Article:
Here's a very good short piece by a Canadian about the fiction of the art world as somehow immune from the effects of social class and, ultimately, class conflict. My only quibble is that for this Marxist, such claims are obvious. They still need to be said.
Feel free to argue the point, babblers.
Canadian art desperately needs to have a conversation about the role of class in art production. We will not be able to do so if the first instigators of that conversation are shut down and ostracized because they have not taken a baby-steps, academic approach. The pot won’t stir itself, but the muck inside sure does congeal.
The author makes a few preliminary and important remarks.
Let’s begin by disabusing ourselves of some core fantasies. The first being that Art, like Love or Nature or any generalized conceit, exists outside of the base exchange of cash. Art is not free nor has it ever set anybody free.... Enough already, nothing is free. Grow up.
Secondly, Vaughan puts the lie to the claim that Canada is somehow a meritocracy.
The second misapprehension, and the more important to this discussion, is that Canada is a society organized by merit, especially as applied to the arts. How is it that Canadians believe this, and become furious when the lie is put to truth, but know in every other sector of society, merit is, at best, the ribbon on the gift box?
"We know in Canada, and have no end of discussions about such, that class affects everything from access to education and health care to body size and employment opportunities – and yet, when a class analysis of any kind is applied to the trade and currencies of the artworld, suddenly ours is a “merit driven” society."
So the key question the author raises is this:
Having money or not having money divides people as rudely, categorically, and with the same dagger-like precision as does race, gender, or sexuality, to name but a few of power’s too many targets. To put it plainly, if there’s a tick box for your gender/ethnic/racial status, why is there not one for your economic status?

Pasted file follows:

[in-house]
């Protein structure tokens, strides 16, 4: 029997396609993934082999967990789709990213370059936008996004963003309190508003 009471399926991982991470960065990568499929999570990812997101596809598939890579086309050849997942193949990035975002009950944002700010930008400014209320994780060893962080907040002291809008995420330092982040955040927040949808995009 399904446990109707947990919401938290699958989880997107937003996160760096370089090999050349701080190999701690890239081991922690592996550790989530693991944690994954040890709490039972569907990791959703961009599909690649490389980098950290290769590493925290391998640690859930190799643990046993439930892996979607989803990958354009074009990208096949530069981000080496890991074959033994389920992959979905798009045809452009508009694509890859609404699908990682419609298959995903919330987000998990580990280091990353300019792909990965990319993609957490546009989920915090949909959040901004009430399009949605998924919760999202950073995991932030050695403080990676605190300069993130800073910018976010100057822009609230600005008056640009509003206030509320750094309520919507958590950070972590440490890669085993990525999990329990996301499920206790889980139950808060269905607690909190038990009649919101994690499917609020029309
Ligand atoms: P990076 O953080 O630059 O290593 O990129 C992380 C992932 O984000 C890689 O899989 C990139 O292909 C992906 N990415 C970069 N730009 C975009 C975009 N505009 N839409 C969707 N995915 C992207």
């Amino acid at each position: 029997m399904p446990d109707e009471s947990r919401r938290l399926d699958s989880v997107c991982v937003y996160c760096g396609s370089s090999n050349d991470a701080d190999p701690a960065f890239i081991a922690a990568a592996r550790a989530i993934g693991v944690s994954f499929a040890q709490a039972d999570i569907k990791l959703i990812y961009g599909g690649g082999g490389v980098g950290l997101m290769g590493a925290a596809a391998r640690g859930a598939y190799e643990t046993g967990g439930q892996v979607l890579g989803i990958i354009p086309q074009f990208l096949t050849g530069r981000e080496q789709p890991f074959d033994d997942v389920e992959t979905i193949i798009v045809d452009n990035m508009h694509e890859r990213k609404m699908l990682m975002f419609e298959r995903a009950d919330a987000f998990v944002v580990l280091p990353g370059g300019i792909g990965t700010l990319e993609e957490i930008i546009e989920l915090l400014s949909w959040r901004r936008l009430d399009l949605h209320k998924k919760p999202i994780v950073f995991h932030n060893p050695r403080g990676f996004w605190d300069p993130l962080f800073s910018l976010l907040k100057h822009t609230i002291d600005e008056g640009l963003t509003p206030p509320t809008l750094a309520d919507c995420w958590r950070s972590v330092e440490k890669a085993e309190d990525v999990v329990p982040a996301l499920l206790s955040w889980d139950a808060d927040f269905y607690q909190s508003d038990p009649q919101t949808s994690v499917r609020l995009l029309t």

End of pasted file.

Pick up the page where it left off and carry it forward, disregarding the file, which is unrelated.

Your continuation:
"And yet, we can’t talk about class in the arts without everyone freaking out and acting as if art is too holy to be about money. Nor can we state the obvious: if you are born into money, your art career will in all likelihood unfold at a very different pace than that of a contemporary not born into money, because, of course, you don’t have to work at anything but your art."
Bingo. These critical remarks also apply to many art-like activities in social life as well.
...the arts in Canada remain (almost to the exclusion of all others) for consumption by (and, as is the nature of self-feeding circles, the production by) the very same class who built the allegedly open systems in the first place.
The great “art for everybody” project failed.
A good read even if the author only asserts some rather obvious truths. Such truths aren't, in fact, as obvious as they should be, and dis-illusioning people about class conflict is doing them, and everyone else, a favour.